There have been a few stories about this in the past, I recall China Facing Problems With Android Handsets & Pre-installed Trojans that were draining people’s batteries and phone credit by sending messages to premium-rate numbers.
The latest news is of a more technical nature, but it outlines ways in which cybercrooks may well be able to send out premium-rate SMS messages without the handset owner knowing due to weaknesses in the actual standard.
Cybercrooks may be able to force mobiles to send premium-rate SMS messages or prevent them from receiving messages due to security weaknesses in mobile telecoms standards.
The weakness involves the handling of messages directed towards SIM Application Toolkits, applications preloaded onto SIM cards by mobile operators. The applications can be used for functions such as displaying available credit or checking voicemail, as well as handling value-added services, such as micro-payments.
SIM Toolkits receive commands via specially formatted and digitally signed SMS messages. These messages are processed without appearing in a user’s inbox and without triggering any other form of alert. Some mobiles may wake from a sleeping state on receipt of such messages but that is about all that’s likely to happen.
The encryption scheme deployed is robust but problems might arise because error messages are automatically sent out if a command cannot be executed. The SIM Toolkit service message can be configured so that responses are made via SMS to a sender’s number or to the operator’s message centre. This creates two possible attack scenarios.
It seems to be a theoretical attack right now, but seen as though it’s a flaw with the way the standard works (and it’s implemented this way on literally millions of phones) it could become a major issue.
I would imagine it’s something vendors can fix on future handsets they sell, or on previous handsets via a firmware update – but that wouldn’t cover everyone.
In all likelihood however, I see the most likely ath would be it stats as a purely theoretical attack.
In the first case, an attacker might use an SMS spoofing service to force the dispatch of an error message to a premium-rate number, potentially ringing up fraudulent charges against the account of a targeted phone owner in the process.
Attackers can’t control the content of the automatic error responses, a potential stumbling block when it comes to signing up people up for these services simply because they’ve sent a message, but it’s easy to imagine this tactic will be effective enough times to make it potentially workable. A premium-rate number is restricted to signing up people to its services only in response to properly formatted requests rather than an any old message.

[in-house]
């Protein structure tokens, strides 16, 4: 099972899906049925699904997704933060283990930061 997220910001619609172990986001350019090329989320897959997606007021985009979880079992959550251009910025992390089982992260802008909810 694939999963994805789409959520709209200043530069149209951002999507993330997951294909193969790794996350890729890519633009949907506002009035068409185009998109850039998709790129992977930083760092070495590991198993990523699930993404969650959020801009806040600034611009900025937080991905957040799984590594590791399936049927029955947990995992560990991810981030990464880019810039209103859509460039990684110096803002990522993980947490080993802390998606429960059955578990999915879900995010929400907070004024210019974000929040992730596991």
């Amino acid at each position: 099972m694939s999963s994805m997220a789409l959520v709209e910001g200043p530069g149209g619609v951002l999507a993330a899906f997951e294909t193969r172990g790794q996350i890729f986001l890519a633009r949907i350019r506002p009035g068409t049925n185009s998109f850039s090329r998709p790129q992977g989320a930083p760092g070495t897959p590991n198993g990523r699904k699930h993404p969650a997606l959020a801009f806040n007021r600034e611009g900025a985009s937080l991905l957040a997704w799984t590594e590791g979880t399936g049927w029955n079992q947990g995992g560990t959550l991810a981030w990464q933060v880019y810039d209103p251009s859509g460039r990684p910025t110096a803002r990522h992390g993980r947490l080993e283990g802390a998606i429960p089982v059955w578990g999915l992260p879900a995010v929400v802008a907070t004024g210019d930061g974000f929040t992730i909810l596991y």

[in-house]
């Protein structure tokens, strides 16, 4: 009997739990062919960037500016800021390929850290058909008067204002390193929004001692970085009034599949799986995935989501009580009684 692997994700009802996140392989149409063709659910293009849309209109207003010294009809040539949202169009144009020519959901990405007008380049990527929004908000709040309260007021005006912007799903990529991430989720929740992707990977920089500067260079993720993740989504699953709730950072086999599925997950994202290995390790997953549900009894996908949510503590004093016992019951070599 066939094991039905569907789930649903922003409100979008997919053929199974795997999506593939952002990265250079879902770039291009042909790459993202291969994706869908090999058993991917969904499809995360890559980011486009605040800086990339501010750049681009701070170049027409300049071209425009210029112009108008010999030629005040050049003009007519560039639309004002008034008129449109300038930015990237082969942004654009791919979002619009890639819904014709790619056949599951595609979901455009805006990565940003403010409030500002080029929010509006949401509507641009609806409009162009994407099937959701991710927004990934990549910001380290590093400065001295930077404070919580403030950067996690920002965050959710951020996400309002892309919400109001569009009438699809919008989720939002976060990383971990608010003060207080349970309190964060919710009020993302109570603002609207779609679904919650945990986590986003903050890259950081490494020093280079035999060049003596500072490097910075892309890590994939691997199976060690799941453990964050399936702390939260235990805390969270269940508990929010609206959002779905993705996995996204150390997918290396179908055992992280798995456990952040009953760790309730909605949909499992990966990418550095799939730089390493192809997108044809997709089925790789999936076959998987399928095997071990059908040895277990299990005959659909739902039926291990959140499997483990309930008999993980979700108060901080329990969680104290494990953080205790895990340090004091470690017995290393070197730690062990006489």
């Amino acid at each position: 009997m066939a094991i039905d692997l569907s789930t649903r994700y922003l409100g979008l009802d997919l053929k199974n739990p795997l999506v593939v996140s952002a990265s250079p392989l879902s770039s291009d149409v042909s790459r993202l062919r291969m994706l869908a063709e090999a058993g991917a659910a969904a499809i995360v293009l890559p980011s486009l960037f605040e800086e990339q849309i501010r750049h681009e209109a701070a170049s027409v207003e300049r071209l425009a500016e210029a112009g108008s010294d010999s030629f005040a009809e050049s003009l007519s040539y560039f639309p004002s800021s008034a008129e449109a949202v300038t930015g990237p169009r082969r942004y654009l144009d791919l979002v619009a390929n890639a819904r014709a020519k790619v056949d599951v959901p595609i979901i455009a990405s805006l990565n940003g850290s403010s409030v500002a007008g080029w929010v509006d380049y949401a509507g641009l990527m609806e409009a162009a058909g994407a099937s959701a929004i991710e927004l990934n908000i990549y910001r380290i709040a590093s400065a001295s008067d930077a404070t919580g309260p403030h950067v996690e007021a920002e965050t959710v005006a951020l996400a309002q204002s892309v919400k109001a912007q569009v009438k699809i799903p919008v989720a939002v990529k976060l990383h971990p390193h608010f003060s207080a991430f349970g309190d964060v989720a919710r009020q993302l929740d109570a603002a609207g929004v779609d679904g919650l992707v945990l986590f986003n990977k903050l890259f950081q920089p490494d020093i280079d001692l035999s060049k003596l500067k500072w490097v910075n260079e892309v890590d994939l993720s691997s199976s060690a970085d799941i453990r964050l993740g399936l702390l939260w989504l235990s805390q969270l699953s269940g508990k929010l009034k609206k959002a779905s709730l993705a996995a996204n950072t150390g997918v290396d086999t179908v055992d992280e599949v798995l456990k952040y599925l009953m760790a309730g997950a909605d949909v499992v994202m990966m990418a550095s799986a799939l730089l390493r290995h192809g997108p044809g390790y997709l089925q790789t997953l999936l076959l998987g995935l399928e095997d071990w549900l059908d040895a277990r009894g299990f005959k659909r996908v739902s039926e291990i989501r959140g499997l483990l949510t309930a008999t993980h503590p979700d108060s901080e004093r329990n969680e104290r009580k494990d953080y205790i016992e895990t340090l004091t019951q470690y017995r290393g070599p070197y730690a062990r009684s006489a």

In the second case, an SIM Toolkit error message is sent to the operator’s message centre, and this is interpreted as a message delivery failure. Operators usually attempt to resend the undelivered message: creating an error loop that prevents the delivery of legitimate SMS messages to a user’s handset until a bogus SIM Toolkit message times out, typically after 24 hours or so. Because of this, sending a series of bogus SIM Toolkit messages creates a means of running an SMS DoS attack.
Independent security researcher Bogdan Alecu gave a presentation explaining the security shortcoming, and demonstrating how it might be exploited, at a recent DeepSec security conference in Vienna, Austria.
Alecu tested the attack against phones from Samsung, Nokia, HTC, RIM and Apple. Only phones from Nokia have the option to ask users before confirming the dispatch of an SIM Toolkit response. However the the option “Confirm SIM Service Actions” is usually disabled by default. Operators could mitigate the attack by filtering SIM Toolkit messages and whitelisting numbers that are allowed to send them. However Alecu said he is yet to encounter an operator that applies such controls, even after testing the attack on mobile operators in Romania, Bulgaria, Austria, Germany and France, IDG reports
The SIM DoS attack is fairly interesting as it could prevent a user from receiving legitimate SMS responses almost indefinitely. There are various ways to mitigate against the attack and it seems like Nokia has the most secure handset as of now – even though the option to prevent these attacks is turned off by default – at least they have the option.
The other way is to get the service providers to filter out the messages and use a whitelist for legitimate SIM Toolkit messages – I don’t think that’s very likely though.
Source: The Register